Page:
Unfortunately, there’s a problem. Many Android phones are not compatible with the Ubuntu Phone OS. This means that even though there are a tremendous amount of phones that would have found a second life using Ubuntu, their incompatibility with it means that older phone owners simply kept using their devices “as is.” The alternative is to buy or subsidize via your mobile carrier, thus repeating the cycle of planned obsolescence with your mobile phone.
Setting aside the challenges of installing Ubuntu on incompatible phones, using a proper Linux distro as your mobile platform has some significant advantages. For example, the security updates happen so long as the distro offers them. So when the Ubuntu Phone was officially discontinued, the community immediately stepped up to ensure that updates continued. You’d never see this in Android or with iOS as those are closed platforms.
So where does this leave us in 2017? As things stand now, we have the ability to install Ubuntu onto a very limited number of devices. Basically, it’s in a holding pattern ensuring updates. Had Ubuntu for phones simply spent more time perfecting select Nexus phones and eventually the next generation of Nexus phones, perhaps we could have seen greater adoption.
Let me explain. Ubuntu on the desktop grew in popularity because you could install it yourself on compatible hardware. To be fair, PCs have much more compatibility than phones when it comes to Ubuntu. But the organic growth for desktop Ubuntu happened due to self-installation, not dedicated hardware. So by adopting a similar approach with Nexus phones (back in the early days of Ubuntu Phone), we might have been able to make Nexus phones synonymous with Ubuntu.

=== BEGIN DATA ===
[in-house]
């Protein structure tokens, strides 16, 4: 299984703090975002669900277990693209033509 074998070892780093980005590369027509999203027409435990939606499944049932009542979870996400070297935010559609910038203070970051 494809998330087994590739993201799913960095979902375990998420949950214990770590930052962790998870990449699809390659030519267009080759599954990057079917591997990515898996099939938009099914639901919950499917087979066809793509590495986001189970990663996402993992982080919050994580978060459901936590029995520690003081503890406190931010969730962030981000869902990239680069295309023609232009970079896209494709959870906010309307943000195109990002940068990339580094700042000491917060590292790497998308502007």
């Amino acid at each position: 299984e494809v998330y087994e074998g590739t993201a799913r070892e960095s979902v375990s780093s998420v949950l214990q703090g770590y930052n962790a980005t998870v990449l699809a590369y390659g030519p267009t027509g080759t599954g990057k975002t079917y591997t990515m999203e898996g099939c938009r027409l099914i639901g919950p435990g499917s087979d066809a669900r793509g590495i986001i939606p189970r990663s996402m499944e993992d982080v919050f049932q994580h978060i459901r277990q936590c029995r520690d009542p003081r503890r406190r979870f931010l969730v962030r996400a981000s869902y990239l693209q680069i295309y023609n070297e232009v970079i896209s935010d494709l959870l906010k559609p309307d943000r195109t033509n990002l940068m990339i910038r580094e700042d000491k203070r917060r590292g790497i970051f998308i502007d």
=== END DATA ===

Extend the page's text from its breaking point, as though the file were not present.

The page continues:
I know what you’re thinking – Ubuntu was already available for some Nexus phones. Yes, but as a secondary offering. The bulk of the tech media focus was on the BQ phone offering vs that of being able to do limited self-installation. I think this should have been reversed.
Today, the UBports project is the Ubuntu Phone’s last resort. And who knows, perhaps it’ll see donation funding reach a level where full time development can resume with a focus on offering Ubuntu support to older legacy smart phones. It will take some effort, time and a lot of community resources to begin reaching this, but I think it could still happen.
Imagine, being able to pick up an old Moto or Samsung phone from your junk drawer and breathing new life into it! Need a throwaway Internet enabled phone for the kids, here ya go! I think the last grasp of adoption for any kind of proper Linux smart phones needs to mirror what made Linux successful with desktop users. Self-installing the operating system with as much compatibility and ease as possible.
Does the Ubuntu phone have a future?
What say you? Setting aside challenges presented above and maintaining an optimistic outlook, do you think we could see UBports growing into something amazing? Do you think people want a pure Linux experience on a smart phone? I do, but I’m curious what your take is on this matter.
Hit the comments below, sound off and let’s see if this is a project best left forgotten or if Ubuntu can make a comeback on your old smart phone devices.